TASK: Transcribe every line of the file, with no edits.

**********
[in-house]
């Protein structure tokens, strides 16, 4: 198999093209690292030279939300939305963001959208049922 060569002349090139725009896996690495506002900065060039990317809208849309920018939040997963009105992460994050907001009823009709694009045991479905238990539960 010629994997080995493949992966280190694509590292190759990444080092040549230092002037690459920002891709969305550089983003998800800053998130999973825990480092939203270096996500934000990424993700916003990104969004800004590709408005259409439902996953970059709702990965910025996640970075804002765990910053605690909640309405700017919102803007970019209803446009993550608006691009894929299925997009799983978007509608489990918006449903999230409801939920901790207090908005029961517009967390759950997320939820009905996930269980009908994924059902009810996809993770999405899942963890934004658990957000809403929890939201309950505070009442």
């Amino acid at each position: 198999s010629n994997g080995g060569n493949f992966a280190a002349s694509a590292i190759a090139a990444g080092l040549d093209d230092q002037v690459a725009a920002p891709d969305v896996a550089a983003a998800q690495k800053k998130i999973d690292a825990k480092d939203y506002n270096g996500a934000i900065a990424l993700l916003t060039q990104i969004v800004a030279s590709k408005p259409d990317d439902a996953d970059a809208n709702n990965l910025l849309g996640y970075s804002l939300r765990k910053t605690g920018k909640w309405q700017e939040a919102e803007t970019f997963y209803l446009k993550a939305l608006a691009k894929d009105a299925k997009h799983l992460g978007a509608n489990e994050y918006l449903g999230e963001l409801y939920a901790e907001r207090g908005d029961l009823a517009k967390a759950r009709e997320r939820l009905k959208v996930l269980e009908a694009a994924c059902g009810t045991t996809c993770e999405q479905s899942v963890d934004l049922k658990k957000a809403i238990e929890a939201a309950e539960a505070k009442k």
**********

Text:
[in-house]
């Protein structure tokens, strides 16, 4: 198999093209690292030279939300939305963001959208049922 060569002349090139725009896996690495506002900065060039990317809208849309920018939040997963009105992460994050907001009823009709694009045991479905238990539960 010629994997080995493949992966280190694509590292190759990444080092040549230092002037690459920002891709969305550089983003998800800053998130999973825990480092939203270096996500934000990424993700916003990104969004800004590709408005259409439902996953970059709702990965910025996640970075804002765990910053605690909640309405700017919102803007970019209803446009993550608006691009894929299925997009799983978007509608489990918006449903999230409801939920901790207090908005029961517009967390759950997320939820009905996930269980009908994924059902009810996809993770999405899942963890934004658990957000809403929890939201309950505070009442």
């Amino acid at each position: 198999s010629n994997g080995g060569n493949f992966a280190a002349s694509a590292i190759a090139a990444g080092l040549d093209d230092q002037v690459a725009a920002p891709d969305v896996a550089a983003a998800q690495k800053k998130i999973d690292a825990k480092d939203y506002n270096g996500a934000i900065a990424l993700l916003t060039q990104i969004v800004a030279s590709k408005p259409d990317d439902a996953d970059a809208n709702n990965l910025l849309g996640y970075s804002l939300r765990k910053t605690g920018k909640w309405q700017e939040a919102e803007t970019f997963y209803l446009k993550a939305l608006a691009k894929d009105a299925k997009h799983l992460g978007a509608n489990e994050y918006l449903g999230e963001l409801y939920a901790e907001r207090g908005d029961l009823a517009k967390a759950r009709e997320r939820l009905k959208v996930l269980e009908a694009a994924c059902g009810t045991t996809c993770e999405q479905s899942v963890d934004l049922k658990k957000a809403i238990e929890a939201a309950e539960a505070k009442k």